- The Washington Times - Wednesday, December 15, 1999

DES MOINES, Iowa A consensus began to emerge here yesterday that George W. Bush had passed the test of Monday’s Republican debate, but Iowans remained split over whether Sen. John McCain’s attack on ethanol was an insult to farmers or a bold political gamble.
The televised debate remained the dominant topic in local media even after the network heavyweights and national newspapers departed Des Moines, followed closely by the candidates themselves.
“Ethanol issue stirs pot at lively Republican debate,” read the front-page headline of the Des Moines Register. WHO, the local radio station where Ronald Reagan once did play-by-play for baseball games he never saw, fielded calls all morning from people who wanted to discuss the debate.
“It’s really kind of fun for political junkies,” said host Jan Mickelson, the self-described “morning mouth” at the station. “We’re spoiled rotten because the politicians pretend to love us once every four years.”
He added with a laugh: “Unless you’re Steve Forbes, who’s just become a permanent fixture here.”
By noon, however, the debate had dropped to the ninth story on WHO-TV, the local NBC affiliate that co-sponsored the forum. After providing wall-to-wall coverage only a day earlier, the TV station relegated the debate story to a slot behind a minor bus crash and the arrival of a few snowflakes.
Still, opinions were coalescing around the notion that Mr. Bush, while not dazzling, performed sufficiently better than he did in two previous faceoffs this month, thereby calming skeptics in his own party at least through the holidays.
“I think Bush clearly did himself some good with caucus goers,” said David Yepsen, the Register’s political editor. “He came in here sort of a besmirched front-runner, with a lot of questions about his ability and his confidence, a lot of his people wondering: Gee, is this a guy we really want to back?’ And I think he went a long way toward easing a lot of that.”
Mr. Yepsen said the Texas governor helped his standing among Iowa’s social conservatives, who make up some 40 percent of caucus goers, by crediting Jesus Christ for having turned his life around.
“I thought his answer about Jesus Christ was a powerful answer for the caucus goer,” Mr. Yepsen said. “I look at this a little different than some people do. I’m not thinking of 2.8 million Iowans, or 2 million adults or 1.5 million voters. I’m thinking of 100,000 to 125,000 caucus goers. That’s the target audience.
“He said something to social conservatives,” Mr. Yepsen said. “It is persuasive to them that this person has had that religious experience in his life.”
While positive reviews of Mr. Bush’s performance were piling up, a growing number of Iowans were taking umbrage at Mr. McCain’s unprovoked denunciation of ethanol during the debate. The Arizona senator used the forum to proclaim his opposition to tax breaks on the alternative fuel that is made from corn.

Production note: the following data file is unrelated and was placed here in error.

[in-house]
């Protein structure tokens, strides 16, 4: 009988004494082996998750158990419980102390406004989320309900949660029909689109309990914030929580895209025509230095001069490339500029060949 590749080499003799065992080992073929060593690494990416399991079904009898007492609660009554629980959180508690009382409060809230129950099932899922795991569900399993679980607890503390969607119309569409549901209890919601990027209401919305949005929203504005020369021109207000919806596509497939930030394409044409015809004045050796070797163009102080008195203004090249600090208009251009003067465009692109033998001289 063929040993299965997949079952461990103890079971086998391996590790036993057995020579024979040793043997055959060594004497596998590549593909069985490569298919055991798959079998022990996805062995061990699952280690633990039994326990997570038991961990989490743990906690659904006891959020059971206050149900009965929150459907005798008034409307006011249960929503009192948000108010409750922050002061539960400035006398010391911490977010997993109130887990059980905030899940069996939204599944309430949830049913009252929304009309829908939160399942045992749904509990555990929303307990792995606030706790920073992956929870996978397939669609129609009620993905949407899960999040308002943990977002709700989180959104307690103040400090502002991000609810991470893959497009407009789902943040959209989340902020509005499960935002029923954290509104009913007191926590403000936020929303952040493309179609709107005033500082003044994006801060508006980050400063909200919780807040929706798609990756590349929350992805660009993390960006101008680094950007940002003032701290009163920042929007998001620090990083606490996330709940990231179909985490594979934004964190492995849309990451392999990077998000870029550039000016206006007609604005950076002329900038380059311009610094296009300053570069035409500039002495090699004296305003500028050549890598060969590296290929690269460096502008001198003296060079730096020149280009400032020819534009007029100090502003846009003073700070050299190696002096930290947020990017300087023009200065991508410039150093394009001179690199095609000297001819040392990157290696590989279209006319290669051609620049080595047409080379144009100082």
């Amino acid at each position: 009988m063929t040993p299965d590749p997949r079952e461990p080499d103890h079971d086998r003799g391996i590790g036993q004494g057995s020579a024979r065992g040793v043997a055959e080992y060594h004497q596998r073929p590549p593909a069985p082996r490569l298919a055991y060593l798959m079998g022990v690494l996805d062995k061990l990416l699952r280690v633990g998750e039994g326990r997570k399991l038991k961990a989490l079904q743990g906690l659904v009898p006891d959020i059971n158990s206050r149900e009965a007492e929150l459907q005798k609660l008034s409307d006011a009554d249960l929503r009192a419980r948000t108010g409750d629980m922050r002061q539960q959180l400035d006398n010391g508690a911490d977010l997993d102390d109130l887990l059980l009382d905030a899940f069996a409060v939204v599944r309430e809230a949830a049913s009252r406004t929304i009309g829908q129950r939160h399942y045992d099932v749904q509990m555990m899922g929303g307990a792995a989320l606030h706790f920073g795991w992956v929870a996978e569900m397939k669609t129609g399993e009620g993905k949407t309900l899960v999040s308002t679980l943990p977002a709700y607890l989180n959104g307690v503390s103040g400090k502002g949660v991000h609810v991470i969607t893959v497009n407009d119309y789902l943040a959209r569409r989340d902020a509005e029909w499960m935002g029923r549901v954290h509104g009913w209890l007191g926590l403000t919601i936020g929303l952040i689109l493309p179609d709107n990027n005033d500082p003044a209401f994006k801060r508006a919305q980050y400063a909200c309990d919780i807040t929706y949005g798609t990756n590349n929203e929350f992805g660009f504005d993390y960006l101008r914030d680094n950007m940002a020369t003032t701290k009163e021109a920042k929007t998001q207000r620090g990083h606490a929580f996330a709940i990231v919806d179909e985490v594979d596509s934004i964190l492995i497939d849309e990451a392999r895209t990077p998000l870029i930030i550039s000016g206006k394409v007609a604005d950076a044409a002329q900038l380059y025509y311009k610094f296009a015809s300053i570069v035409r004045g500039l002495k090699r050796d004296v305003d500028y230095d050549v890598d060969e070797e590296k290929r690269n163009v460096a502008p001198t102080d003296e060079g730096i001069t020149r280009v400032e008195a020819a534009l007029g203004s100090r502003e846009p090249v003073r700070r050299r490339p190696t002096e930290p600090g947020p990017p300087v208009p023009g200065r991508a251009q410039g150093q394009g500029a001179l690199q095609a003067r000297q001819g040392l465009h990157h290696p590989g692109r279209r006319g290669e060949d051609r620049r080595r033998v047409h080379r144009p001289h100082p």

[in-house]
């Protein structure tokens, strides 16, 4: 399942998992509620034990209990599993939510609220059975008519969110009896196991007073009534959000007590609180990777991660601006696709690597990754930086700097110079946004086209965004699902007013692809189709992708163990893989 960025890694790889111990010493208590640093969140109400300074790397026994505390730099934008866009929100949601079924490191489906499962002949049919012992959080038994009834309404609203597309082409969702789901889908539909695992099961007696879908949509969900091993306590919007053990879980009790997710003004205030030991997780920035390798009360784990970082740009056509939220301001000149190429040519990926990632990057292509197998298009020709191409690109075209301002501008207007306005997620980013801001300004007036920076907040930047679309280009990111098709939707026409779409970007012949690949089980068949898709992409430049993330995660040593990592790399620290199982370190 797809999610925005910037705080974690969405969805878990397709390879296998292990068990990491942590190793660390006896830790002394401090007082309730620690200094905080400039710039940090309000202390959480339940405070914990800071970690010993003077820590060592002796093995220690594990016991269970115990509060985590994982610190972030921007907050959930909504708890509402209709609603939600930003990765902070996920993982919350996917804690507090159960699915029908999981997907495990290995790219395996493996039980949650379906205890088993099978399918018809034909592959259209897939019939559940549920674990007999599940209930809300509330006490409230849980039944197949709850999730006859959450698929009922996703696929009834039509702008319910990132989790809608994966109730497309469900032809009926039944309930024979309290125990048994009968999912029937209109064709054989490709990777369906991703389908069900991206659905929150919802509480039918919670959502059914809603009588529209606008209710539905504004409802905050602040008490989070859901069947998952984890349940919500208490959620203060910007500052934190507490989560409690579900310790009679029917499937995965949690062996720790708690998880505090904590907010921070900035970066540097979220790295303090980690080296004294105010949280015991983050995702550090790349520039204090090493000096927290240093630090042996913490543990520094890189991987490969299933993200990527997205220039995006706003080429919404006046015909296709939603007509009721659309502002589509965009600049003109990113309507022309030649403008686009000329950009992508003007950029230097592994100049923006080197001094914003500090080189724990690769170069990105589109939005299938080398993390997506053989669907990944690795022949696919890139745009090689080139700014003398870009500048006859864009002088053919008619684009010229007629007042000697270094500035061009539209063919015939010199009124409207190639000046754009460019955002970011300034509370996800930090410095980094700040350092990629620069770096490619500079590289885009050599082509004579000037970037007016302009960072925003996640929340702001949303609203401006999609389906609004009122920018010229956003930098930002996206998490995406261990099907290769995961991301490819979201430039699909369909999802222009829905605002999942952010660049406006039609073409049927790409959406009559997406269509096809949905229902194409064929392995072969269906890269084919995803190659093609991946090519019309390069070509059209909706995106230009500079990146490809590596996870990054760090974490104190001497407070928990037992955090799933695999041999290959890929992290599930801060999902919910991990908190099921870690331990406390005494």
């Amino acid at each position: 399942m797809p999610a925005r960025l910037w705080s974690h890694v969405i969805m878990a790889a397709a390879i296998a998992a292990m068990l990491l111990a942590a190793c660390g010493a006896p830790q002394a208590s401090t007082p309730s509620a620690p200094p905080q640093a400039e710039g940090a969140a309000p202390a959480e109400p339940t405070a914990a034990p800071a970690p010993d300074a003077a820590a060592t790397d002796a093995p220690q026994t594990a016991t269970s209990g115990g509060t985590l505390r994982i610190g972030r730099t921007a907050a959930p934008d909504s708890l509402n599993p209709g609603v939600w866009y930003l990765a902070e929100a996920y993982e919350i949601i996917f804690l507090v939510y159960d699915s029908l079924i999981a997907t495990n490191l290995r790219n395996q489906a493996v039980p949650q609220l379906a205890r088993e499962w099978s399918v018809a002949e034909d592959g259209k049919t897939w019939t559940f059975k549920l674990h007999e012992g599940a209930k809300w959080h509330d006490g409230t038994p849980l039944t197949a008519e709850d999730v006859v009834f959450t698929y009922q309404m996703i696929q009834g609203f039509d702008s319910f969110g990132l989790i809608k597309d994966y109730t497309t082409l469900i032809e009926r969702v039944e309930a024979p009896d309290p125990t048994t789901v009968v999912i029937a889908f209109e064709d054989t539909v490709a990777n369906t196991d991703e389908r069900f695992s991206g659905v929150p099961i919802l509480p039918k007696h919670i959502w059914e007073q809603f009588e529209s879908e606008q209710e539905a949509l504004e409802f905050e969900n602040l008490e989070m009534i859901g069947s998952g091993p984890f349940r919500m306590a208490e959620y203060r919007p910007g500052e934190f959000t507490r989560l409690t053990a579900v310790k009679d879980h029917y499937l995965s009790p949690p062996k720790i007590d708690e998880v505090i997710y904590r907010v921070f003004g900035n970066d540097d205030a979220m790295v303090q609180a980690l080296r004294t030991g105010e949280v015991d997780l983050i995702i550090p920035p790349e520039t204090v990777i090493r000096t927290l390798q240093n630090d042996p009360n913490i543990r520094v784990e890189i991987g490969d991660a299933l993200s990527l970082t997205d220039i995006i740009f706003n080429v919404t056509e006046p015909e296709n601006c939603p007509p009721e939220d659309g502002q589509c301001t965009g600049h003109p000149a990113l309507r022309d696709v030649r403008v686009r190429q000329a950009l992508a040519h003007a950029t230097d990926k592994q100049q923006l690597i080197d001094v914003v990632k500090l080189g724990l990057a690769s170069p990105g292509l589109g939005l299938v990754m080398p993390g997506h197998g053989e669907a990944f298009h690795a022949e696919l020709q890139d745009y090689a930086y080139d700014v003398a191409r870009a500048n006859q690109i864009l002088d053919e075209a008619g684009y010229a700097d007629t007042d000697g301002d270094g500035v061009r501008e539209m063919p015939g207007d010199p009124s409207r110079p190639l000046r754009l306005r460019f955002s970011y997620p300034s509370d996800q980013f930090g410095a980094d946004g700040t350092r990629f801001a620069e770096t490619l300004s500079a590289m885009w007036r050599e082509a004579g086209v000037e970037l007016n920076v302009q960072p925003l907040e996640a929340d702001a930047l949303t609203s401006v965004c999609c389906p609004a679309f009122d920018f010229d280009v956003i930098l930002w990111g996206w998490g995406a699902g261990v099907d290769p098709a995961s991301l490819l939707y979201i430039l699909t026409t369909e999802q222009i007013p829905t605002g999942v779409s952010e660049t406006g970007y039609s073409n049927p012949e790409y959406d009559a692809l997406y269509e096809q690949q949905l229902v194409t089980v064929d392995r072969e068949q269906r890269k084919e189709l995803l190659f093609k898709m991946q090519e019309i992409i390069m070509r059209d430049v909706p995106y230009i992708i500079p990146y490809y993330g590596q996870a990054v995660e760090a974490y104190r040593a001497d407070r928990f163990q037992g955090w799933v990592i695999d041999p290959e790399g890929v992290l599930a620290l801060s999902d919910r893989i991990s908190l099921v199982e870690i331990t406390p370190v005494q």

“McCain did himself tremendous damage,” said Jim Hutter, associate professor of political science at Iowa State University. “He decided to make a case that just would anger everybody in the state.
“He is the one guy in the group who stood to gain a lot as a result of this debate,” said Mr. Hutter, who teaches voting behavior and campaigns. “He could have moved some numbers. But if he moved any numbers, they’re down, not up.”
But Mr. Yepsen argued that while agriculture is the biggest single component of Iowa’s economy, most residents of the state make their living in other ways. He said Mr. McCain was going after those other voters, hoping they would respond to his contrarian courage.
“I know this runs contrary to the conventional wisdom, but John McCain did himself some good here,” Mr. Yepsen said. “You lose some votes to gain some votes that’s the oldest political gambit in the book. And Iowans, especially, respect politicians who are stand-up guys.”
Mr. Bush, who said during the debate that he “strongly” supports ethanol tax breaks, seemed comfortable mixing it up with Mr. McCain. In a news conference yesterday, the Texas governor appeared buoyed by his positive performance.
“It was more free-flowing a debate,” he said. “I like the format where I could, if need be, defend myself and certainly be able to step in a make a point.
“In some of the earlier debates, I saw opportunities move by that I just didn’t have a chance to express myself,” Mr. Bush said. “In this one last night, as you know, there’s a lot of interchange. And I like the interchange. I like the ability to politically joust.”
The Texas governor also liked the endorsement he received from former Tennessee Gov. Lamar Alexander, who was one of Mr. Bush’s Republican rivals until dropping out of the race in October.
“His performance has been steady, it has been solid, it has been presidential,” said Mr. Alexander as he stood beside Mr. Bush at the news conference.
Mr. Alexander was asked by The Washington Times whether “steady” was good enough to beat Vice President Al Gore.
” Steady’ is in my view one of the most complimentary adjectives I could use to describe a president of the United States,” he said. “Al Gore is a steady figure. I think Republicans who underrate Al Gore are whistling in the dark. He’ll be a tough competitor.
“And we’ll need a tough competitor to beat him,” Mr. Alexander concluded. “Governor Bush is the tough, steady, disciplined person who can defeat Al Gore.”

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